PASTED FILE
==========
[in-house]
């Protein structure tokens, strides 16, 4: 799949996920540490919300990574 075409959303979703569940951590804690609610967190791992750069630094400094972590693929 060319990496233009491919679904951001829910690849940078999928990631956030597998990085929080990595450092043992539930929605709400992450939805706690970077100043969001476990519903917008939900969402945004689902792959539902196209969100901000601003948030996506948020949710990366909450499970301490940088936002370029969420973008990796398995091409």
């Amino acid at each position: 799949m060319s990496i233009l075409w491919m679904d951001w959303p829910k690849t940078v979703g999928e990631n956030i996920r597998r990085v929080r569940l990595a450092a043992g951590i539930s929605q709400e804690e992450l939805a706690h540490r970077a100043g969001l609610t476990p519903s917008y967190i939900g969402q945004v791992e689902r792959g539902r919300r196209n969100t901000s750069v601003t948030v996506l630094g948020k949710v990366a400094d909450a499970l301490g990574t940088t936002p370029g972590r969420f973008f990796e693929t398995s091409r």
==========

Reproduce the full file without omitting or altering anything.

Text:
[in-house]
């Protein structure tokens, strides 16, 4: 799949996920540490919300990574 075409959303979703569940951590804690609610967190791992750069630094400094972590693929 060319990496233009491919679904951001829910690849940078999928990631956030597998990085929080990595450092043992539930929605709400992450939805706690970077100043969001476990519903917008939900969402945004689902792959539902196209969100901000601003948030996506948020949710990366909450499970301490940088936002370029969420973008990796398995091409």
């Amino acid at each position: 799949m060319s990496i233009l075409w491919m679904d951001w959303p829910k690849t940078v979703g999928e990631n956030i996920r597998r990085v929080r569940l990595a450092a043992g951590i539930s929605q709400e804690e992450l939805a706690h540490r970077a100043g969001l609610t476990p519903s917008y967190i939900g969402q945004v791992e689902r792959g539902r919300r196209n969100t901000s750069v601003t948030v996506l630094g948020k949710v990366a400094d909450a499970l301490g990574t940088t936002p370029g972590r969420f973008f990796e693929t398995s091409r």